France, we are told, is not an anti-Semitic country. We would expect, then, a public outcry, high profile arrests, and severe punishment when a total of 350 anti-Semitic acts ranging from insults to life-threatening physical attacks were registered in France in the first six weeks of this year. Moreover, there are at least 10 unreported incidents for every reported one, according to Sammy Ghozlan, director of the BNVCA [National office of vigilance against Anti-Semitism].

If the perpetrators of these acts are arrested and punished, it is a well-kept secret. How about the outcry? When the new intellectual magazine, Revue internationale des livres et des idées [International Review of Books and Ideas], made its début this month with a full-panel ad on corner news stands, the lead article, boldly announced in all-caps on the cover, it promised an exposé of the MENSONGES D’ISRAEL [Israel’s lies] by Naomi Klein, Henry Siegman, and Amira Hass.

Subtle or blatant anti-Zionism is broadcast at all levels, from highbrow magazines to middle-brow newspapers to mass media. Anything that damns Israel--Amnesty International accuses the IDF of using outlawed weapons, IDF soldiers allegedly confess to atrocities, Gazans are deprived of pasta and tomato sauce-- makes headlines. Revelations about Hamas lies, misdeeds, or atrocities are not reported.

This anti-Zionism is not just innocent gossip; it fits into an uninterrupted continuum that runs from Islamic genocidal intentions to institutionalized intellectual anti-Semitism. Hamas rocket attacks, motivated by genocidal intentions, provoked an Israeli defensive operation-- Cast Lead—at the end of December 2008. That upside-down war, in which armed Hamas combatants hid behind women and children, was transformed, by way of Hamas-produced fiction relayed by complicit Western media, into a massacre of the innocent. This “lethal narrative” was then used to justify the behavior of enraged Muslim mobs storming through French cities. Today, in the aftermath of Cast Lead, Israel and the Jews are still subject to widespread attacks in the media. Given the facts on the ground, it would seem wise to replace the outworn “anti-Semitism” label with its contemporary variant --“anti-Zionism.”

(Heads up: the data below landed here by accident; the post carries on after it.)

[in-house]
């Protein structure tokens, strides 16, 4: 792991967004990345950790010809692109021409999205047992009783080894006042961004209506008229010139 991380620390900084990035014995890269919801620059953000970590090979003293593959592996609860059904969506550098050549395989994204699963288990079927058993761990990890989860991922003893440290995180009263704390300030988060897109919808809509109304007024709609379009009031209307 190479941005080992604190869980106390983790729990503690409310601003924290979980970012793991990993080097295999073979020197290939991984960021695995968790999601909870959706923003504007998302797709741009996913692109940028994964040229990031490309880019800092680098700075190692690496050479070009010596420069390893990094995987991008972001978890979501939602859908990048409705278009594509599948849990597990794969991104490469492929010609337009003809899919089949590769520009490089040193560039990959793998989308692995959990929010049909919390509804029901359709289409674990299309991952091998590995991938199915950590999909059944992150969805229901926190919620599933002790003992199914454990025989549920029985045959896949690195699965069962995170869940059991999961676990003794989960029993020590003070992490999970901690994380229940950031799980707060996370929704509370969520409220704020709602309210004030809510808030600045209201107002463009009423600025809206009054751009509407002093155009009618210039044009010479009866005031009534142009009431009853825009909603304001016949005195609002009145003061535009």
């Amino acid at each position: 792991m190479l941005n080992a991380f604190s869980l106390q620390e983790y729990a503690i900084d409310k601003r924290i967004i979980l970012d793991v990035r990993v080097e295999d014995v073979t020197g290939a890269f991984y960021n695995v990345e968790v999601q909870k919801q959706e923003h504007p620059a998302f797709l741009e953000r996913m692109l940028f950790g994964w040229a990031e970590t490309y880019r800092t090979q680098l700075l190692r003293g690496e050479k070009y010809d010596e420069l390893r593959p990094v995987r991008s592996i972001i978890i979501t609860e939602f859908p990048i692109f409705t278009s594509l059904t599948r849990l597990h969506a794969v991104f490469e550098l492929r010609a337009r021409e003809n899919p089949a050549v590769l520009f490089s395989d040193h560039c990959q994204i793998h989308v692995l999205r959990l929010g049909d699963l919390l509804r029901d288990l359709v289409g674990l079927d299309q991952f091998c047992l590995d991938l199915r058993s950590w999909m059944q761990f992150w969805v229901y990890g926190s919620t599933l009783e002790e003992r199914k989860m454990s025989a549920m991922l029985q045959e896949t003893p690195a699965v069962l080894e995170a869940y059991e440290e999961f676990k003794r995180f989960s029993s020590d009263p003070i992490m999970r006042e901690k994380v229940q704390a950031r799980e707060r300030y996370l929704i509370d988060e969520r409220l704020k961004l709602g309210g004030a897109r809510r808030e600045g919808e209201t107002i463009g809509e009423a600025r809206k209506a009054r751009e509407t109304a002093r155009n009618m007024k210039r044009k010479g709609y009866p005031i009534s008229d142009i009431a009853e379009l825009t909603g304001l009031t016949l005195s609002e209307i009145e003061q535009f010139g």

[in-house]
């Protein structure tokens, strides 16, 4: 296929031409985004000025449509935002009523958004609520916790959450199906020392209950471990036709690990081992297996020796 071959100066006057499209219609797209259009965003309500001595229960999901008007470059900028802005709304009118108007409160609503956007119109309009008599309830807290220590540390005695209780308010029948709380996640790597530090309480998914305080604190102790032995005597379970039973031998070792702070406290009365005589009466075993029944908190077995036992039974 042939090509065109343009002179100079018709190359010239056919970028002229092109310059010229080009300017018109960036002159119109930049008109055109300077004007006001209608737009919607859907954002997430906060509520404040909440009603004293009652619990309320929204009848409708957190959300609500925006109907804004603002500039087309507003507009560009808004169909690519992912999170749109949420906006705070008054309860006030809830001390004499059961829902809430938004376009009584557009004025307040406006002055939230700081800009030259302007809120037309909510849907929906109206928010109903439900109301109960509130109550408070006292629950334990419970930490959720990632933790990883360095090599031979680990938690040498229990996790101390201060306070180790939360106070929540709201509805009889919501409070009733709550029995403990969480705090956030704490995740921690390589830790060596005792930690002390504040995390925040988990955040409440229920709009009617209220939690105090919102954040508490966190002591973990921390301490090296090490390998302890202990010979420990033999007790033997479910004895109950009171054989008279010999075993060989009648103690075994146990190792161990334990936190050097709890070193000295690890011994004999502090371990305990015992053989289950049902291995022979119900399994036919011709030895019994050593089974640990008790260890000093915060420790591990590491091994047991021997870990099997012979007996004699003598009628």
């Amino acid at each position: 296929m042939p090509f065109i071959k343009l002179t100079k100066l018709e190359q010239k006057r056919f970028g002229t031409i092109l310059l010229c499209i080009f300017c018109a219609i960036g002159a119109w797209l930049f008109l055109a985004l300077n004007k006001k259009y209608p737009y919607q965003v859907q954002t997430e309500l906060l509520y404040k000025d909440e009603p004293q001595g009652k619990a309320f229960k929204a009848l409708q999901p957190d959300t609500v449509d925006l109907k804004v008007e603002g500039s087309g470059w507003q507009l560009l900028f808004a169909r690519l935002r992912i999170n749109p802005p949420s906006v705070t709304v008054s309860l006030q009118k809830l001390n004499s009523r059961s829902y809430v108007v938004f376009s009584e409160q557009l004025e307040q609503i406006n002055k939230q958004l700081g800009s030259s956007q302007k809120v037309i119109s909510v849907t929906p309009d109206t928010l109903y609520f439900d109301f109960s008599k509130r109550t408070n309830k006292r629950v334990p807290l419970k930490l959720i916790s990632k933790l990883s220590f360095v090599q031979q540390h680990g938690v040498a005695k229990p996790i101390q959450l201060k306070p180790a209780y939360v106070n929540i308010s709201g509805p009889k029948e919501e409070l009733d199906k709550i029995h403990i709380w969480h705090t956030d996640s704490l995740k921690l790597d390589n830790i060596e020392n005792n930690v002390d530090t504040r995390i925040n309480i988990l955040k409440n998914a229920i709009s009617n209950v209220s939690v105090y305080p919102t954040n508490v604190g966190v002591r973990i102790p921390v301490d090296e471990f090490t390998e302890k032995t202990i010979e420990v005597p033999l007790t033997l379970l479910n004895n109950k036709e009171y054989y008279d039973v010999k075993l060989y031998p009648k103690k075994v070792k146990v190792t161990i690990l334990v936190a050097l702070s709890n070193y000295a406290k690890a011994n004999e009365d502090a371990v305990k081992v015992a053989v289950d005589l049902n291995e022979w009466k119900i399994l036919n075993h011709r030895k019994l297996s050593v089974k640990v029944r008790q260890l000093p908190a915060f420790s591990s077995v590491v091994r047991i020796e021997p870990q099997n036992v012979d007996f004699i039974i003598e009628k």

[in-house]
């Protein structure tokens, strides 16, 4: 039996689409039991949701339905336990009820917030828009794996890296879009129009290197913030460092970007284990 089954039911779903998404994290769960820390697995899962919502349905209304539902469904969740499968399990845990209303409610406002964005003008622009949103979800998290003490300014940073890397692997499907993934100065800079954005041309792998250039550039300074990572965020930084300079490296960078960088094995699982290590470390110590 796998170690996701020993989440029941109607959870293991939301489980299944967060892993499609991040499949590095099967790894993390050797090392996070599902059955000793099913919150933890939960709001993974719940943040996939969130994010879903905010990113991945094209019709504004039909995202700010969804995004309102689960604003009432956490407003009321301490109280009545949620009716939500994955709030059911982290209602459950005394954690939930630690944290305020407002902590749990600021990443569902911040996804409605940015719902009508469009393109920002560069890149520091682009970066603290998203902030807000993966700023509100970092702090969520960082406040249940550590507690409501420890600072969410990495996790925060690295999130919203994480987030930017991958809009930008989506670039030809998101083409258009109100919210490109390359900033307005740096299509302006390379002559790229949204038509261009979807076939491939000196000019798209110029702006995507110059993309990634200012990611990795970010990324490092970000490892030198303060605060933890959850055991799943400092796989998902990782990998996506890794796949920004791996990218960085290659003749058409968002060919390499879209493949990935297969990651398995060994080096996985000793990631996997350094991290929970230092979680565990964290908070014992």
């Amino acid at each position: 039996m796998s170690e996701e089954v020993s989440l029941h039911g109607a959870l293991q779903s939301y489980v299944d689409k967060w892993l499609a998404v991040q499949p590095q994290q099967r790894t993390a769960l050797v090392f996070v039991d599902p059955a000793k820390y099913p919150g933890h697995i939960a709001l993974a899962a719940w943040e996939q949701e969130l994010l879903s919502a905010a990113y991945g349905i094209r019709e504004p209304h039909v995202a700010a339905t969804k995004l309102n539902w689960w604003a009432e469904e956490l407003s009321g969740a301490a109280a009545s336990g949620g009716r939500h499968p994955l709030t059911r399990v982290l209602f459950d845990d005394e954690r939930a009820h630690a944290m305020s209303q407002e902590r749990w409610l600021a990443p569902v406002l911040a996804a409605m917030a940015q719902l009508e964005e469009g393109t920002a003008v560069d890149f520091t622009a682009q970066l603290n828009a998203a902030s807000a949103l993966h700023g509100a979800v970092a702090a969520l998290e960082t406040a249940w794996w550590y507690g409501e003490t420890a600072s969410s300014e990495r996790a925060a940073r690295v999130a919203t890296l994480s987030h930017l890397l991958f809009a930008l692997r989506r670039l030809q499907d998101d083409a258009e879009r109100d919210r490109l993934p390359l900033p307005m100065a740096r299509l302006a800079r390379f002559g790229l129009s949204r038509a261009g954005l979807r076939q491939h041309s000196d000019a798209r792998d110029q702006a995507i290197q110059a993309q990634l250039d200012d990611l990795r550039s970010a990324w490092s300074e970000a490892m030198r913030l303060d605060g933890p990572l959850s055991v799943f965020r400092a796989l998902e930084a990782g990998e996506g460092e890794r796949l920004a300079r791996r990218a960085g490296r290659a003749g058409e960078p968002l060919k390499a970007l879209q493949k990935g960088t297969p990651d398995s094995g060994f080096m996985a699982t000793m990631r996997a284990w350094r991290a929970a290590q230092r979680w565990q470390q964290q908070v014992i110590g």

It is not, we are told, anti-Semitic to criticize Israel’s policies. However, mobs express their objection to Israel’s policies by attacking defenseless Jewish civilians in Europe, and the U.S. Smooth-talking intellectuals couch their aggressions in sophisticated language. Government officials dress up appeasement policies with sparkling peace symbols. Snide intellectual anti-Zionism ultimately legitimizes the keffieh-clad mobs shouting Death to Israel Death to the Jews.

The dynamic French sociologist-criminologist, Laurent Mucchielli, is representative of the anti-Zionist school of thought. University professor, fellow of the national research center (CNRS), director of a review, author of books and articles, he firmly opposes repressive measures against delinquents, and vehemently denounces the notion of a connection between Islam and terrorism.

In an article published on March 5th by Rue 89, a spinoff blog of the leftwing daily Libération, Mucchielli accuses the French Jewish umbrella organization, the CRIF, of stirring up fears of resurgent anti-Semitism at its annual dinner. Why was the CRIF indulging in this self-serving ritual, asks Mucchielli, when the CNCDH [National Consultative Human Rights Commission] reports a steady decline in anti-Semitism?